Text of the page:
cover image My Garden

My Garden

Jamaica Kincaid. Farrar Straus Giroux, $23 (229pp) ISBN 978-0-374-28186-1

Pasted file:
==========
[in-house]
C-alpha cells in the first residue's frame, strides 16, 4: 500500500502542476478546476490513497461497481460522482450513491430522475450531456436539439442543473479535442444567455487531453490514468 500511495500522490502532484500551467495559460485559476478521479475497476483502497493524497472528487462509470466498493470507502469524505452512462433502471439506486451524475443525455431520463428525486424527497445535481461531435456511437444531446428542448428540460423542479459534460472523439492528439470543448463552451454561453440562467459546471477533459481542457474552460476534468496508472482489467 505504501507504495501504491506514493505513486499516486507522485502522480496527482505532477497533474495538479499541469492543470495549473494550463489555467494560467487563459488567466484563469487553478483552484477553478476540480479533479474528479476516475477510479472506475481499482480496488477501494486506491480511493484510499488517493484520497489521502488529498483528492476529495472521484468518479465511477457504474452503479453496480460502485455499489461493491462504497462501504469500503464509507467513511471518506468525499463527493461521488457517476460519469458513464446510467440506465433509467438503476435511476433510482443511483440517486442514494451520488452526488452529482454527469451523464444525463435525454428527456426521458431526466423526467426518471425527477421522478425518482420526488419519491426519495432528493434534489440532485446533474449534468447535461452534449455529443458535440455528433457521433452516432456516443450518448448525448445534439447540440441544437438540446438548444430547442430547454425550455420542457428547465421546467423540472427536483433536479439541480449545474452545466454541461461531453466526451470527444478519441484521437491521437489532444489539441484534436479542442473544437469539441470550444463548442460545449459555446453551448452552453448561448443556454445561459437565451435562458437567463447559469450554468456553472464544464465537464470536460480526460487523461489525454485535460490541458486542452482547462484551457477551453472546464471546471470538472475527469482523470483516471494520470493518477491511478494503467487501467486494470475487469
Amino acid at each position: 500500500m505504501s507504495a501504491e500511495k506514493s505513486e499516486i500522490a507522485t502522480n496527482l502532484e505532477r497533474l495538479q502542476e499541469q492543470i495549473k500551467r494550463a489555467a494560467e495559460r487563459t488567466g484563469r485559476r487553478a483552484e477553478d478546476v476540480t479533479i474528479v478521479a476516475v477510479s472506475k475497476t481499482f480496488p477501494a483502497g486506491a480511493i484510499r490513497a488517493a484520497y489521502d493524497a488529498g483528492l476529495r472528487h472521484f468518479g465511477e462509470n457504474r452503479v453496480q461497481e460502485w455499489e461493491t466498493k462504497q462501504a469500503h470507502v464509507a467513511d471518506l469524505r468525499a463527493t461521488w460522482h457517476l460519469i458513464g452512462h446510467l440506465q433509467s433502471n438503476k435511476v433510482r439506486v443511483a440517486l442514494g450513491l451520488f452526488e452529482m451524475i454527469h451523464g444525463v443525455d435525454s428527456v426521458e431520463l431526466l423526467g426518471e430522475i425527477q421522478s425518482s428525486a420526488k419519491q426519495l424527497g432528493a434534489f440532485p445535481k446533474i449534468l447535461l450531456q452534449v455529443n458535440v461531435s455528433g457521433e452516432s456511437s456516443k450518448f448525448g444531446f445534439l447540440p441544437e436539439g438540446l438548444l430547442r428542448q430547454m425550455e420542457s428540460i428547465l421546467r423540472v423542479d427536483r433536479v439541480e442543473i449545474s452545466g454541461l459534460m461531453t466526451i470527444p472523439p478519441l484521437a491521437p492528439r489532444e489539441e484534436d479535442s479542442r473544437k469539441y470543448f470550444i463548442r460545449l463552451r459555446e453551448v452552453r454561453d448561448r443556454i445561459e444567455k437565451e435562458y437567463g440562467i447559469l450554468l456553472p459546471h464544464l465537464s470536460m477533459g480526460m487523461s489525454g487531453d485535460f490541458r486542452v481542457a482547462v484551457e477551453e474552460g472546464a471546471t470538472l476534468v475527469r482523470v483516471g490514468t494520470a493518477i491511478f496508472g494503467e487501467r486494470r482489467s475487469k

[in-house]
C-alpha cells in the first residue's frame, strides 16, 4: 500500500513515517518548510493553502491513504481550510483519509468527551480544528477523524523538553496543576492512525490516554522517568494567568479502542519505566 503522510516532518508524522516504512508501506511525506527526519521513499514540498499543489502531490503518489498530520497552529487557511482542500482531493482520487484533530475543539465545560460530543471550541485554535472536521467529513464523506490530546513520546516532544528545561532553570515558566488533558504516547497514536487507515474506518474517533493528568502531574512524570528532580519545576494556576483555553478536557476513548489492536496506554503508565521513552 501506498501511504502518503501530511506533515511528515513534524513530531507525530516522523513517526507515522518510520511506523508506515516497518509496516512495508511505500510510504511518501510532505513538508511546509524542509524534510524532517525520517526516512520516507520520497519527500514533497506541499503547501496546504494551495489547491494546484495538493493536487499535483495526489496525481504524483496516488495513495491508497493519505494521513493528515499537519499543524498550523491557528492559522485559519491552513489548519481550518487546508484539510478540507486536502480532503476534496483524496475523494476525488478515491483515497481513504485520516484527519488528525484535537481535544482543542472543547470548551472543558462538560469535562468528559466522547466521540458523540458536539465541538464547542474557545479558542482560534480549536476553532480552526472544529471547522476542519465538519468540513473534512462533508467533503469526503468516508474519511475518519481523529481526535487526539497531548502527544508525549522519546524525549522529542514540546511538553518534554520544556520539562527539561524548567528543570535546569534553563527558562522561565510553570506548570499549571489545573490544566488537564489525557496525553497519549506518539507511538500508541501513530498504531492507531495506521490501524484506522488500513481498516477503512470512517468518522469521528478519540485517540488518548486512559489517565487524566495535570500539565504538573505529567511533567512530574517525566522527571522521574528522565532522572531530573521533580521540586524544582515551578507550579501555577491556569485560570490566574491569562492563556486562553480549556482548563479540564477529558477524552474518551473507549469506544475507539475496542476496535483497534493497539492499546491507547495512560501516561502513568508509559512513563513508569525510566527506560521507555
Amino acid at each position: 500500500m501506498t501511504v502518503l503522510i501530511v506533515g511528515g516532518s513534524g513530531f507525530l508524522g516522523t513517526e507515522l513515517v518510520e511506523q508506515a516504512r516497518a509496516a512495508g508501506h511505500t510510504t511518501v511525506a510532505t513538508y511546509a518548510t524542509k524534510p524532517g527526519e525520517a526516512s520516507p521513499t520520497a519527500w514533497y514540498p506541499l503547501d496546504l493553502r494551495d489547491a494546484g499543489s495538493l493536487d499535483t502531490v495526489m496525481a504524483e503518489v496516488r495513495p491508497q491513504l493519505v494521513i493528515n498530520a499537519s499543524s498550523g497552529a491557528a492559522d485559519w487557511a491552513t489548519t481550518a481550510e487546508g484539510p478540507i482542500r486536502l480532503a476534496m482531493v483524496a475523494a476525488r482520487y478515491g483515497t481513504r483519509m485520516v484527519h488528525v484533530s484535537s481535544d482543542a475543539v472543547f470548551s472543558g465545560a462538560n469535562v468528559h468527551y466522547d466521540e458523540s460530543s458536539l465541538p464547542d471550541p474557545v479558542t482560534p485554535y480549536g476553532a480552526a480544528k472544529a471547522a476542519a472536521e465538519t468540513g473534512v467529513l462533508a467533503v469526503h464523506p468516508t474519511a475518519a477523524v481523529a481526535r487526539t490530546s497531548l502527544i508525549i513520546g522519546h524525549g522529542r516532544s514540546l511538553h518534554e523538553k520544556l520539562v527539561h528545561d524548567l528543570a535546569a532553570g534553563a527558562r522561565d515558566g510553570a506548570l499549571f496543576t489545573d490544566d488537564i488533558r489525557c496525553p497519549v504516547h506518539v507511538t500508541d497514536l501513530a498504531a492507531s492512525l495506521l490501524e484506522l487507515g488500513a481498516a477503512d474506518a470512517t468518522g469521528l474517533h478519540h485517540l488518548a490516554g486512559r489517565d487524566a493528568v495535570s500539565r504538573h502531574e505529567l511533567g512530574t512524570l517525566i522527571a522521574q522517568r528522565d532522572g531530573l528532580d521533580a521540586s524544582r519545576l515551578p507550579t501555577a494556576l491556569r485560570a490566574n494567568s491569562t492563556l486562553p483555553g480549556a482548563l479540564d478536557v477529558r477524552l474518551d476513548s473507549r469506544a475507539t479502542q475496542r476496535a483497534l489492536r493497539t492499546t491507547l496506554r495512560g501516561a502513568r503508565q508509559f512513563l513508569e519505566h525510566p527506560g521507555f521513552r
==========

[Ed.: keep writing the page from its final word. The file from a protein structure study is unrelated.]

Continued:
""I wanted a garden that looked like something I had in my mind's eye, but exactly what that might be I did not know and even now do not know."" Celebrated novelist Kincaid (The Autobiography of My Mother) should delight fans of her fiction and connoisseurs of the literature of horticulture with this personable and brightly descriptive, if somewhat rambling, book-length essay, most of it about her own garden in Vermont. Kincaid (who last year edited the anthology My Favorite Plant) shuttles constantly and with ease between the practical, technical difficulties of gardening and the larger meanings it makes available. She asks herself why her new weeping wisterias won't look right on her stone terrace; why her Carpinus betulus Pendula looks so lonely amid poppies and ""late-blooming monkshood""; what's wrong with roses, and what's good about Blue Lake green beans; and how to stack up stones. But she also coaxes from her plot of earth more philosophical and psychological questions--inquiries about geography, heritage, marriage, motherhood, power; ""how to make a house a home""; whether and for whom ""to name is to possess."" Kincaid's Antiguan upbringing recurs as a point of comparison, a source of political insights and a focus of nostalgia: ""it dawned on me that the garden I was making... resembled a map of the Caribbean and the sea that surrounds it."" A botany-centered trip to Kunming, China, gives the last chapter a welcome change of scene. Kincaid, her publisher and their designers have made of her meditations a remarkably attractive physical object, suffused outside and in by shades of green and decorated throughout with illustrations by Jill Fox. (Dec.)